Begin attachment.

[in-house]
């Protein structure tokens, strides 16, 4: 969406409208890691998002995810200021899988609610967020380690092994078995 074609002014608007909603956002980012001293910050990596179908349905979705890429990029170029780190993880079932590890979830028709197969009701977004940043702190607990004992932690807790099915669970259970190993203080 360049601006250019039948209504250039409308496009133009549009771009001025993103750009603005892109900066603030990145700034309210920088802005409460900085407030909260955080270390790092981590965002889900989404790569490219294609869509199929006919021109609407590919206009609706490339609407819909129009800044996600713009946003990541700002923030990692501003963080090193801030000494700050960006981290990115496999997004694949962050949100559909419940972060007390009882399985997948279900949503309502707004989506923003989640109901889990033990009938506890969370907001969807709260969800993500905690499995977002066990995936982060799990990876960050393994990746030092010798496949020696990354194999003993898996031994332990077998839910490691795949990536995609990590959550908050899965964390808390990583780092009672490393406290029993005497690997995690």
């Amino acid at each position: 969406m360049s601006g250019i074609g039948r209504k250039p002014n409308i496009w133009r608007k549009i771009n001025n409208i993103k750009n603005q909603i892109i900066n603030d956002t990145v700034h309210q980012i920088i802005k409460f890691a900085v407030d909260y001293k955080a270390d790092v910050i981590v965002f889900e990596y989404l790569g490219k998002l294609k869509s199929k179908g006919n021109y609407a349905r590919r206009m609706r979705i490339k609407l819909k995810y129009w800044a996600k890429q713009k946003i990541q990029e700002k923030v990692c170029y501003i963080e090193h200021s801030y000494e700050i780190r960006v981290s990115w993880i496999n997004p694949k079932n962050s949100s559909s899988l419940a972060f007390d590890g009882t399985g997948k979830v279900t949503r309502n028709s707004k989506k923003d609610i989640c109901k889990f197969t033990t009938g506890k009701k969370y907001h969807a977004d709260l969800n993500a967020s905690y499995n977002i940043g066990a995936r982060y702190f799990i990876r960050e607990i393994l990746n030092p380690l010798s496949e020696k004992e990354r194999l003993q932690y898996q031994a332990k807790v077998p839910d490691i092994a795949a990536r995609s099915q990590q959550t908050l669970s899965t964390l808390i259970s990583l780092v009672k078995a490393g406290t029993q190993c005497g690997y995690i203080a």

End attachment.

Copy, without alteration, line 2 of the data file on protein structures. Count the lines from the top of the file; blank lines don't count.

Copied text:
């Protein structure tokens, strides 16, 4: 969406409208890691998002995810200021899988609610967020380690092994078995 074609002014608007909603956002980012001293910050990596179908349905979705890429990029170029780190993880079932590890979830028709197969009701977004940043702190607990004992932690807790099915669970259970190993203080 360049601006250019039948209504250039409308496009133009549009771009001025993103750009603005892109900066603030990145700034309210920088802005409460900085407030909260955080270390790092981590965002889900989404790569490219294609869509199929006919021109609407590919206009609706490339609407819909129009800044996600713009946003990541700002923030990692501003963080090193801030000494700050960006981290990115496999997004694949962050949100559909419940972060007390009882399985997948279900949503309502707004989506923003989640109901889990033990009938506890969370907001969807709260969800993500905690499995977002066990995936982060799990990876960050393994990746030092010798496949020696990354194999003993898996031994332990077998839910490691795949990536995609990590959550908050899965964390808390990583780092009672490393406290029993005497690997995690």